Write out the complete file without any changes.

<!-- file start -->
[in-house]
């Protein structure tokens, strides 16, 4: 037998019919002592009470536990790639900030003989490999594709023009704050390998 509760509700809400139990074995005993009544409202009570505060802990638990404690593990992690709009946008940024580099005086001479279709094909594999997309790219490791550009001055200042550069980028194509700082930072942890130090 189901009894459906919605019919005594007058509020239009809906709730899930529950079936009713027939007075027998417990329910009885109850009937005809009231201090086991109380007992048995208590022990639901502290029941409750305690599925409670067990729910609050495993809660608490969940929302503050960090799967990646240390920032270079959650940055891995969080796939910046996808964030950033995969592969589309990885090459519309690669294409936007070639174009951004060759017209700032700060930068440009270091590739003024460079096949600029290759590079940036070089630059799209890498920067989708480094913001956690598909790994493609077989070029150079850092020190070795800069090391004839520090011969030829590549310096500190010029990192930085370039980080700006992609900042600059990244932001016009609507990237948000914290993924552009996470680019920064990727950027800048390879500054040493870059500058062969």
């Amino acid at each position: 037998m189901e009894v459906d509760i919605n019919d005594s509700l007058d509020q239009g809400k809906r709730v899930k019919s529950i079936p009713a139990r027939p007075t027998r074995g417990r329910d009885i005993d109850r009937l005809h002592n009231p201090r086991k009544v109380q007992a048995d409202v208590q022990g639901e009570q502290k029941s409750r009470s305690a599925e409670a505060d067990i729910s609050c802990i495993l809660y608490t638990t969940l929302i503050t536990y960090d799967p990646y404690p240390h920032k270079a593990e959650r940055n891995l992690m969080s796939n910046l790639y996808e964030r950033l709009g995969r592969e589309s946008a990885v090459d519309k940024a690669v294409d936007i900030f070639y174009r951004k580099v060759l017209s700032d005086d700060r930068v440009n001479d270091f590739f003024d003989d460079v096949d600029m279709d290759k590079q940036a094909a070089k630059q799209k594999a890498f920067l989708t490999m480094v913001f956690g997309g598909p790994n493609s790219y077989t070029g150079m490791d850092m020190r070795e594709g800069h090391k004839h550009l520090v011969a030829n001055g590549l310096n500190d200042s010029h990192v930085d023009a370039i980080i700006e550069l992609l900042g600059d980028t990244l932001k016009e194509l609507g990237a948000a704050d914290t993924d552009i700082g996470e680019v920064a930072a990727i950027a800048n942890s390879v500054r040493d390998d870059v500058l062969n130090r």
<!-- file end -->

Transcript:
[in-house]
């Protein structure tokens, strides 16, 4: 037998019919002592009470536990790639900030003989490999594709023009704050390998 509760509700809400139990074995005993009544409202009570505060802990638990404690593990992690709009946008940024580099005086001479279709094909594999997309790219490791550009001055200042550069980028194509700082930072942890130090 189901009894459906919605019919005594007058509020239009809906709730899930529950079936009713027939007075027998417990329910009885109850009937005809009231201090086991109380007992048995208590022990639901502290029941409750305690599925409670067990729910609050495993809660608490969940929302503050960090799967990646240390920032270079959650940055891995969080796939910046996808964030950033995969592969589309990885090459519309690669294409936007070639174009951004060759017209700032700060930068440009270091590739003024460079096949600029290759590079940036070089630059799209890498920067989708480094913001956690598909790994493609077989070029150079850092020190070795800069090391004839520090011969030829590549310096500190010029990192930085370039980080700006992609900042600059990244932001016009609507990237948000914290993924552009996470680019920064990727950027800048390879500054040493870059500058062969």
């Amino acid at each position: 037998m189901e009894v459906d509760i919605n019919d005594s509700l007058d509020q239009g809400k809906r709730v899930k019919s529950i079936p009713a139990r027939p007075t027998r074995g417990r329910d009885i005993d109850r009937l005809h002592n009231p201090r086991k009544v109380q007992a048995d409202v208590q022990g639901e009570q502290k029941s409750r009470s305690a599925e409670a505060d067990i729910s609050c802990i495993l809660y608490t638990t969940l929302i503050t536990y960090d799967p990646y404690p240390h920032k270079a593990e959650r940055n891995l992690m969080s796939n910046l790639y996808e964030r950033l709009g995969r592969e589309s946008a990885v090459d519309k940024a690669v294409d936007i900030f070639y174009r951004k580099v060759l017209s700032d005086d700060r930068v440009n001479d270091f590739f003024d003989d460079v096949d600029m279709d290759k590079q940036a094909a070089k630059q799209k594999a890498f920067l989708t490999m480094v913001f956690g997309g598909p790994n493609s790219y077989t070029g150079m490791d850092m020190r070795e594709g800069h090391k004839h550009l520090v011969a030829n001055g590549l310096n500190d200042s010029h990192v930085d023009a370039i980080i700006e550069l992609l900042g600059d980028t990244l932001k016009e194509l609507g990237a948000a704050d914290t993924d552009i700082g996470e680019v920064a930072a990727i950027a800048n942890s390879v500054r040493d390998d870059v500058l062969n130090r």